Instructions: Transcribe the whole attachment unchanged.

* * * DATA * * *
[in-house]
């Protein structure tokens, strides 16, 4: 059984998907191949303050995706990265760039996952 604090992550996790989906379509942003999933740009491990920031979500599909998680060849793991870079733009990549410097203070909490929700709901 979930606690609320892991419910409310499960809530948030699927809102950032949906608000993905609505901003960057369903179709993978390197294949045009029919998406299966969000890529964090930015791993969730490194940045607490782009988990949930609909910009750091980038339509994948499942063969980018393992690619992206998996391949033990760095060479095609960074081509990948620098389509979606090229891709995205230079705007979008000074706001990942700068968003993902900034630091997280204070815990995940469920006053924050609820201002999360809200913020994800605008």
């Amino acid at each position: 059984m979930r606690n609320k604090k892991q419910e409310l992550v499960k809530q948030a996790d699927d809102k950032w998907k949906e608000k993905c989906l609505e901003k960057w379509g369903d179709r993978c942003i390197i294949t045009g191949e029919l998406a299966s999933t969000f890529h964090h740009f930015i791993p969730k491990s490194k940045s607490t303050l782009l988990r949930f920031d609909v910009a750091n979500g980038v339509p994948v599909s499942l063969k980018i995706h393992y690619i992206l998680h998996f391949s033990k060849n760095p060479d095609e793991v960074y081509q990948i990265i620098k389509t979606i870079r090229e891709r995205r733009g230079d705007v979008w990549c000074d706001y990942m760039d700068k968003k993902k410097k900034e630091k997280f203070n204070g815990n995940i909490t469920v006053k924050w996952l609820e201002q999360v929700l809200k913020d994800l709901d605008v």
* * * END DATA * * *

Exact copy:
[in-house]
């Protein structure tokens, strides 16, 4: 059984998907191949303050995706990265760039996952 604090992550996790989906379509942003999933740009491990920031979500599909998680060849793991870079733009990549410097203070909490929700709901 979930606690609320892991419910409310499960809530948030699927809102950032949906608000993905609505901003960057369903179709993978390197294949045009029919998406299966969000890529964090930015791993969730490194940045607490782009988990949930609909910009750091980038339509994948499942063969980018393992690619992206998996391949033990760095060479095609960074081509990948620098389509979606090229891709995205230079705007979008000074706001990942700068968003993902900034630091997280204070815990995940469920006053924050609820201002999360809200913020994800605008």
């Amino acid at each position: 059984m979930r606690n609320k604090k892991q419910e409310l992550v499960k809530q948030a996790d699927d809102k950032w998907k949906e608000k993905c989906l609505e901003k960057w379509g369903d179709r993978c942003i390197i294949t045009g191949e029919l998406a299966s999933t969000f890529h964090h740009f930015i791993p969730k491990s490194k940045s607490t303050l782009l988990r949930f920031d609909v910009a750091n979500g980038v339509p994948v599909s499942l063969k980018i995706h393992y690619i992206l998680h998996f391949s033990k060849n760095p060479d095609e793991v960074y081509q990948i990265i620098k389509t979606i870079r090229e891709r995205r733009g230079d705007v979008w990549c000074d706001y990942m760039d700068k968003k993902k410097k900034e630091k997280f203070n204070g815990n995940i909490t469920v006053k924050w996952l609820e201002q999360v929700l809200k913020d994800l709901d605008v």